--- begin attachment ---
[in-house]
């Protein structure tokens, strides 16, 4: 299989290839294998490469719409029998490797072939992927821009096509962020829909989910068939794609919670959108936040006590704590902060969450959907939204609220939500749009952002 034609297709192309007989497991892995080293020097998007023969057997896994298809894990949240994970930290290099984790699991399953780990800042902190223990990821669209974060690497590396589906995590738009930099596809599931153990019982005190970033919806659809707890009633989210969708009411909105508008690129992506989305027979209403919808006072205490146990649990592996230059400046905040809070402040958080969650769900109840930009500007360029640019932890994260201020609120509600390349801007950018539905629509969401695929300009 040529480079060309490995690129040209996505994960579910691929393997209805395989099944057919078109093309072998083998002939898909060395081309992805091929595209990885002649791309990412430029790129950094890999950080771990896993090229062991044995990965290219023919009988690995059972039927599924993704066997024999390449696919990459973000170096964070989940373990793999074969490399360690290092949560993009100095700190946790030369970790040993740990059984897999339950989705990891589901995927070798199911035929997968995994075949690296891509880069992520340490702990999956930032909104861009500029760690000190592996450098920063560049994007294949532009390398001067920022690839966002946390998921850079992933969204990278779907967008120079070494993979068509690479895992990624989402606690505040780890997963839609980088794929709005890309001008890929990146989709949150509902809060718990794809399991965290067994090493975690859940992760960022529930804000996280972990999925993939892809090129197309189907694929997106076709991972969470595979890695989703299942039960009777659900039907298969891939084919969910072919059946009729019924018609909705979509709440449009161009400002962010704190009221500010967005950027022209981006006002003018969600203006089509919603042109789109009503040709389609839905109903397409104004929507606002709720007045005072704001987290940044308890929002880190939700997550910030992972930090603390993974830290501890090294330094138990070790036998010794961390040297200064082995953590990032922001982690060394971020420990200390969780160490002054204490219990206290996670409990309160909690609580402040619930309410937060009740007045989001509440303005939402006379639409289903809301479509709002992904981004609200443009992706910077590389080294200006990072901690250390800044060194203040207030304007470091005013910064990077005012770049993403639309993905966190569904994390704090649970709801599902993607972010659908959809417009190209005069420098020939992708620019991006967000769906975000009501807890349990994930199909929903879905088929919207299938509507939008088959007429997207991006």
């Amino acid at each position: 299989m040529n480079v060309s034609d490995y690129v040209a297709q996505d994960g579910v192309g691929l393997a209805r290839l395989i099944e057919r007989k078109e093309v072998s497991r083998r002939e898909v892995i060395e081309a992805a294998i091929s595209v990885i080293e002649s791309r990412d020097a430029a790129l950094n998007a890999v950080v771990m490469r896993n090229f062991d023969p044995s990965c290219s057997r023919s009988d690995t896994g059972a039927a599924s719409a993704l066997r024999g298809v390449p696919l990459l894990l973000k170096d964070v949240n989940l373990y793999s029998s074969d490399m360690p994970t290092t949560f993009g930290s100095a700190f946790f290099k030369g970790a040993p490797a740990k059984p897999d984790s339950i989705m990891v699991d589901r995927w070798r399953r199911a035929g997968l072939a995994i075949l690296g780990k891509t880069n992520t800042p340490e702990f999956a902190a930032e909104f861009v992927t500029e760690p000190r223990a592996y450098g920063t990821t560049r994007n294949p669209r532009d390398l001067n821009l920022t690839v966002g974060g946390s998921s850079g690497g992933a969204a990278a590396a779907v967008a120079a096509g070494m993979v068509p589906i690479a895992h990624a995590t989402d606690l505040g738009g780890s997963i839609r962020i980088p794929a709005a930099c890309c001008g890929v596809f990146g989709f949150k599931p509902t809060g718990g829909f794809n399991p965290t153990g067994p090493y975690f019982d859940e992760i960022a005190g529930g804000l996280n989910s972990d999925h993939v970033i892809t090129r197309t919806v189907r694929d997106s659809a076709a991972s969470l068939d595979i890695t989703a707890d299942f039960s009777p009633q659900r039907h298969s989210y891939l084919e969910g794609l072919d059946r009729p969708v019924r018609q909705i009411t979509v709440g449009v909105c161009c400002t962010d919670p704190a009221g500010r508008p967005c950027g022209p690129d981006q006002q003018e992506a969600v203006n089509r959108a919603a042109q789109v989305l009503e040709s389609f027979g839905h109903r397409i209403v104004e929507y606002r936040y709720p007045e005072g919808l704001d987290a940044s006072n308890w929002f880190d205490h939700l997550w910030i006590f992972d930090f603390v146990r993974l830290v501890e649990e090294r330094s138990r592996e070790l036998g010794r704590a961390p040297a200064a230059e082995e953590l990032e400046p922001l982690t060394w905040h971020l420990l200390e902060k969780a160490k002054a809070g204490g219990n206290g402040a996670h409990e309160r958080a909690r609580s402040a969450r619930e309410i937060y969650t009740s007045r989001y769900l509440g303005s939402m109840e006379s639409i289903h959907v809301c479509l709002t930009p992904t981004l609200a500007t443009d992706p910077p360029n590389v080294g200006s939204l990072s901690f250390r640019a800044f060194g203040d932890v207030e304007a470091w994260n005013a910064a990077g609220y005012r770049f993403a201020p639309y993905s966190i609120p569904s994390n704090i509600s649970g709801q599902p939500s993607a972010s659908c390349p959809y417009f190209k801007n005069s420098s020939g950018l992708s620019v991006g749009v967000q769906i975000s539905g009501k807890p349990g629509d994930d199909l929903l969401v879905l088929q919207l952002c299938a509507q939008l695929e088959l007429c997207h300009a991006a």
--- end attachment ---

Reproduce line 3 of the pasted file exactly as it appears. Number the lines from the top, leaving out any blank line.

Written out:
């Amino acid at each position: 299989m040529n480079v060309s034609d490995y690129v040209a297709q996505d994960g579910v192309g691929l393997a209805r290839l395989i099944e057919r007989k078109e093309v072998s497991r083998r002939e898909v892995i060395e081309a992805a294998i091929s595209v990885i080293e002649s791309r990412d020097a430029a790129l950094n998007a890999v950080v771990m490469r896993n090229f062991d023969p044995s990965c290219s057997r023919s009988d690995t896994g059972a039927a599924s719409a993704l066997r024999g298809v390449p696919l990459l894990l973000k170096d964070v949240n989940l373990y793999s029998s074969d490399m360690p994970t290092t949560f993009g930290s100095a700190f946790f290099k030369g970790a040993p490797a740990k059984p897999d984790s339950i989705m990891v699991d589901r995927w070798r399953r199911a035929g997968l072939a995994i075949l690296g780990k891509t880069n992520t800042p340490e702990f999956a902190a930032e909104f861009v992927t500029e760690p000190r223990a592996y450098g920063t990821t560049r994007n294949p669209r532009d390398l001067n821009l920022t690839v966002g974060g946390s998921s850079g690497g992933a969204a990278a590396a779907v967008a120079a096509g070494m993979v068509p589906i690479a895992h990624a995590t989402d606690l505040g738009g780890s997963i839609r962020i980088p794929a709005a930099c890309c001008g890929v596809f990146g989709f949150k599931p509902t809060g718990g829909f794809n399991p965290t153990g067994p090493y975690f019982d859940e992760i960022a005190g529930g804000l996280n989910s972990d999925h993939v970033i892809t090129r197309t919806v189907r694929d997106s659809a076709a991972s969470l068939d595979i890695t989703a707890d299942f039960s009777p009633q659900r039907h298969s989210y891939l084919e969910g794609l072919d059946r009729p969708v019924r018609q909705i009411t979509v709440g449009v909105c161009c400002t962010d919670p704190a009221g500010r508008p967005c950027g022209p690129d981006q006002q003018e992506a969600v203006n089509r959108a919603a042109q789109v989305l009503e040709s389609f027979g839905h109903r397409i209403v104004e929507y606002r936040y709720p007045e005072g919808l704001d987290a940044s006072n308890w929002f880190d205490h939700l997550w910030i006590f992972d930090f603390v146990r993974l830290v501890e649990e090294r330094s138990r592996e070790l036998g010794r704590a961390p040297a200064a230059e082995e953590l990032e400046p922001l982690t060394w905040h971020l420990l200390e902060k969780a160490k002054a809070g204490g219990n206290g402040a996670h409990e309160r958080a909690r609580s402040a969450r619930e309410i937060y969650t009740s007045r989001y769900l509440g303005s939402m109840e006379s639409i289903h959907v809301c479509l709002t930009p992904t981004l609200a500007t443009d992706p910077p360029n590389v080294g200006s939204l990072s901690f250390r640019a800044f060194g203040d932890v207030e304007a470091w994260n005013a910064a990077g609220y005012r770049f993403a201020p639309y993905s966190i609120p569904s994390n704090i509600s649970g709801q599902p939500s993607a972010s659908c390349p959809y417009f190209k801007n005069s420098s020939g950018l992708s620019v991006g749009v967000q769906i975000s539905g009501k807890p349990g629509d994930d199909l929903l969401v879905l088929q919207l952002c299938a509507q939008l695929e088959l007429c997207h300009a991006a």